Becoming a father makes a man’s testosterone levels drop, say researchers – which could mean human males are biologically wired to help with parenting.
The research, which is published in the September volume of the Proceedings of the National Academy of Sciences of the United States of America (PNAS), is the first large-scale study to provide compelling evidence that human males are “wired” to care for their children.
In species in which males care for young, testosterone is often high during mating periods but then declines to allow fathers to look after resulting offspring.
This study, which was conducted in the Philippines using over 600 subjects, suggests that testosterone levels fall more in men who become fathers than those who do not. This is also seen in other species in which fathers care for their young.
Testosterone boosts behaviour which helps males when competing for a mate. If that is successful and the man becomes a father, activities which relate to mating may conflict with the responsibilities of fatherhood. The body then appears to rein in testosterone production.
Anthropologist Christopher Kuzawa, who co-wrote the study, said: “Humans are unusual among mammals in that our offspring are dependent upon older individuals for feeding and protection for more than a decade.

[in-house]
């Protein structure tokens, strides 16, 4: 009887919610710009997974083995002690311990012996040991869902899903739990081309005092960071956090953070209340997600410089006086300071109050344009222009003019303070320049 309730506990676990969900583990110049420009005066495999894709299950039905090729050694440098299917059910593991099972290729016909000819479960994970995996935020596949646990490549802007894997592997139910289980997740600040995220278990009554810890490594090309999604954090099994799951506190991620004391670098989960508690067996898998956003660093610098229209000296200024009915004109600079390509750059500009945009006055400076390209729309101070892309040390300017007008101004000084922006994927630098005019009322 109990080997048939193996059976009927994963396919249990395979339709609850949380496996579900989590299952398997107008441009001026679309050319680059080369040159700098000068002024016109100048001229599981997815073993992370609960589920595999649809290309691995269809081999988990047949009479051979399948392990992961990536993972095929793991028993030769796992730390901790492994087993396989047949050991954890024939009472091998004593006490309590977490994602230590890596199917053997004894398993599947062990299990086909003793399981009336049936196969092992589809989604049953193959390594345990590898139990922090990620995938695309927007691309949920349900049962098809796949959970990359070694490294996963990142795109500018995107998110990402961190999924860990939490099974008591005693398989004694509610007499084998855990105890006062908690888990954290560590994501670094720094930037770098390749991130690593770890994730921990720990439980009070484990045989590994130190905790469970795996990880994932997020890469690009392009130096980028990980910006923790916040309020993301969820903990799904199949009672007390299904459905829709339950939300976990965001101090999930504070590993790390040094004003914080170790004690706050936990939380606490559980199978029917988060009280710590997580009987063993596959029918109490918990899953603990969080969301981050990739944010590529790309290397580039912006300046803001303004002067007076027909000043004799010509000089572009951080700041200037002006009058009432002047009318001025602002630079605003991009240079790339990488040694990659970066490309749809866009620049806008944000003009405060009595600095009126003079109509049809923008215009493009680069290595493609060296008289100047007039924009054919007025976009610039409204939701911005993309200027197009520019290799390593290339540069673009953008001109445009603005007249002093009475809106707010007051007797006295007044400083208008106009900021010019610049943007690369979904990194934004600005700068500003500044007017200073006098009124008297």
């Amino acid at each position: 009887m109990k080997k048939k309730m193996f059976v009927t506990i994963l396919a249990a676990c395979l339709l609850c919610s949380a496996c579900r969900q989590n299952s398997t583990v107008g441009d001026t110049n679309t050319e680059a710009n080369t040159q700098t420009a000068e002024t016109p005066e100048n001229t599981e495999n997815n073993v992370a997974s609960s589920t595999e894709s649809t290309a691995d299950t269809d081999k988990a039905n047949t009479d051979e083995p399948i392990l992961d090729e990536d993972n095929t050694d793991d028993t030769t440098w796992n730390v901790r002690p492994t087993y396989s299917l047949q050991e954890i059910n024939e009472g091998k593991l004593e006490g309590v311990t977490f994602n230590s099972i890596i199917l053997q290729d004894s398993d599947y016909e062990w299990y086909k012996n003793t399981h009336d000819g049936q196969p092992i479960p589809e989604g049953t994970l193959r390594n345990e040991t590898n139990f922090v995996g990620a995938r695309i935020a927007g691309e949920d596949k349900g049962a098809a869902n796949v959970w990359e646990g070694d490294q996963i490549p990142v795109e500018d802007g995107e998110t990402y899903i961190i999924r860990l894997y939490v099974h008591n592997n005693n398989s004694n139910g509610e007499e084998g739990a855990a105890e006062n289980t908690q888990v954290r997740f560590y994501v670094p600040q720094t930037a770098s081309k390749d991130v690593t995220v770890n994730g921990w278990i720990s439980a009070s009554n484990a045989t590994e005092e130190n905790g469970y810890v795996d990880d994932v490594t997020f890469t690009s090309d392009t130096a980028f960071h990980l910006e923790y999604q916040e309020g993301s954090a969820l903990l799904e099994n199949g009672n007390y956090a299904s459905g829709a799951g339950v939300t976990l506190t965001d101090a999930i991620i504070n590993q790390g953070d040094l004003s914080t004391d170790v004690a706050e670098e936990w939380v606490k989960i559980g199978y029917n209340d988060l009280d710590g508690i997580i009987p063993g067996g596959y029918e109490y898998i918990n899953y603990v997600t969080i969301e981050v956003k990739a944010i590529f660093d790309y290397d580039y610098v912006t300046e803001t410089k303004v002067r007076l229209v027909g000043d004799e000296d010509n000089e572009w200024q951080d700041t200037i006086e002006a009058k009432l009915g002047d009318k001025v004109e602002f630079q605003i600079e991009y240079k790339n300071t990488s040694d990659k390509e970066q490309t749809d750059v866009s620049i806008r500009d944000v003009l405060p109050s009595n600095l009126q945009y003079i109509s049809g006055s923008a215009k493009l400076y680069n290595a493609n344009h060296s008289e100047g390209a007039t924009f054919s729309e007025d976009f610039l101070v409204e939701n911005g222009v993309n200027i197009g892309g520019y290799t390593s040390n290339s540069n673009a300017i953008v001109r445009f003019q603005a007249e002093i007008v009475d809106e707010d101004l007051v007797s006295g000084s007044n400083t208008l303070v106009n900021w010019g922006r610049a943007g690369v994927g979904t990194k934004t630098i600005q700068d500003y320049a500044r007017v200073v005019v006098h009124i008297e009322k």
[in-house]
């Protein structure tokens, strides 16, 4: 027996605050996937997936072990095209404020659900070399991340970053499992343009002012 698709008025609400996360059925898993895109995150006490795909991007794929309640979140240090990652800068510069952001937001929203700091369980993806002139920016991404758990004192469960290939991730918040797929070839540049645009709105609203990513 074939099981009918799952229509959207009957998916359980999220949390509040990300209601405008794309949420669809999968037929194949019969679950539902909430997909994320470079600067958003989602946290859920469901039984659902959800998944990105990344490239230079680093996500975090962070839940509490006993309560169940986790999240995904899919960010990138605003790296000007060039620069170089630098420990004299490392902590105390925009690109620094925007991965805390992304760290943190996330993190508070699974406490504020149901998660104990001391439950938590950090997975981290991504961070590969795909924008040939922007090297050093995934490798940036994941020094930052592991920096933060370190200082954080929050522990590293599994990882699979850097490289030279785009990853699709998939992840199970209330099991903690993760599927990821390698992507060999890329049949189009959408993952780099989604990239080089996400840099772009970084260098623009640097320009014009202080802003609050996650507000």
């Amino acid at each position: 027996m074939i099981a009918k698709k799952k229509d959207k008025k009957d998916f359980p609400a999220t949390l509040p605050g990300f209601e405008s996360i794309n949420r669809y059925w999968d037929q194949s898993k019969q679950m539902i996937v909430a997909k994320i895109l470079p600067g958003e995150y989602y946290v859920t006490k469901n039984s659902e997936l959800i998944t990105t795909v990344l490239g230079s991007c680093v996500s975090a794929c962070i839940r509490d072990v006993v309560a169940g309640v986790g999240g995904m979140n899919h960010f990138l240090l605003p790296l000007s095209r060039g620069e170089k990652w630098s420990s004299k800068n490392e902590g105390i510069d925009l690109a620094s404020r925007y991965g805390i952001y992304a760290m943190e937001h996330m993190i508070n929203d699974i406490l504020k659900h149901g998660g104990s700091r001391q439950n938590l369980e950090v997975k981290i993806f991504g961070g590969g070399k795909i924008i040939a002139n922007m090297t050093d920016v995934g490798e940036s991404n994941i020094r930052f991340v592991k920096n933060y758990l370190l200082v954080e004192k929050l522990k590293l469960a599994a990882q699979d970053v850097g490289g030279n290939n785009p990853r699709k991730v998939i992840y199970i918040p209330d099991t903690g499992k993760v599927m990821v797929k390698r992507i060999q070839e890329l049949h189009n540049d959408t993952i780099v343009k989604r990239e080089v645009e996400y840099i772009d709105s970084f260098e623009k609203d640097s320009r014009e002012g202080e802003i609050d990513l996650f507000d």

“Raising human offspring is such an effort that it is co-operative by necessity, and our study shows that human fathers are biologically wired to help with the job.”
The researchers, from Northwestern University, found that among men who were single non-fathers at the beginning of the study, men with high testosterone levels were more likely to become partnered fathers by the time of follow-up 4.5 years later.
Further, men who became fathers within a relationship then saw a significant decline in their testosterone levels, which were significantly greater than declines in single men who were not fathers.
Another of the study’s authors, Lee Gettler, said: “It’s not the case that men with lower testosterone are simply more likely to become fathers.”
“On the contrary, the men who started with high testosterone were more likely to become fathers, but once they did, their testosterone went down substantially. Our findings suggest that this is especially true for fathers who become the most involved with childcare.”
Other studies which showed that fathers tend to have lower testosterone levels were small and were not conclusive about the effect of fatherhood on testosterone levels.
The new study approached the theory by following a large group of men who were not fathers and seeing whether their hormones changed after they became fathers.